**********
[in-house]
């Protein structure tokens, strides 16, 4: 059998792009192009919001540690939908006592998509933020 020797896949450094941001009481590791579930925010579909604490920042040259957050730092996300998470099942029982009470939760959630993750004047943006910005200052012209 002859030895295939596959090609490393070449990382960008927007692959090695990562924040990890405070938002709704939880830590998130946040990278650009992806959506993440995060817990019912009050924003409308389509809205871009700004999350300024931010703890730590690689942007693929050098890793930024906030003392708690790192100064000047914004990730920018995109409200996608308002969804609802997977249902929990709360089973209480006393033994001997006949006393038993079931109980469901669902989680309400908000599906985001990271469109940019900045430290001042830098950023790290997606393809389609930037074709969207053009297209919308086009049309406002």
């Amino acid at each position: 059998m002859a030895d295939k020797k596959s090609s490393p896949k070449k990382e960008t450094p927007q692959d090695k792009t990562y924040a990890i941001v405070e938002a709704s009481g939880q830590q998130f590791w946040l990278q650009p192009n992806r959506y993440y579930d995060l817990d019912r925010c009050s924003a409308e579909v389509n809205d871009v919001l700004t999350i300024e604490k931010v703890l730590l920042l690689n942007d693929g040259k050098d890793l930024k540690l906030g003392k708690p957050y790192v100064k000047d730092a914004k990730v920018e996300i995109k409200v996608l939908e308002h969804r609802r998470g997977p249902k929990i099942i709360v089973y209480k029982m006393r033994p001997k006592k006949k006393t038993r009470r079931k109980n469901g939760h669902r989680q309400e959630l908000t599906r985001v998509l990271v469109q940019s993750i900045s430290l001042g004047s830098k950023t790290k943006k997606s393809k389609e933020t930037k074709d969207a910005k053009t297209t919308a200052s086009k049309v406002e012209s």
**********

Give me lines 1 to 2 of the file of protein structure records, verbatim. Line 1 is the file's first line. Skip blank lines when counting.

[in-house]
């Protein structure tokens, strides 16, 4: 059998792009192009919001540690939908006592998509933020 020797896949450094941001009481590791579930925010579909604490920042040259957050730092996300998470099942029982009470939760959630993750004047943006910005200052012209 002859030895295939596959090609490393070449990382960008927007692959090695990562924040990890405070938002709704939880830590998130946040990278650009992806959506993440995060817990019912009050924003409308389509809205871009700004999350300024931010703890730590690689942007693929050098890793930024906030003392708690790192100064000047914004990730920018995109409200996608308002969804609802997977249902929990709360089973209480006393033994001997006949006393038993079931109980469901669902989680309400908000599906985001990271469109940019900045430290001042830098950023790290997606393809389609930037074709969207053009297209919308086009049309406002």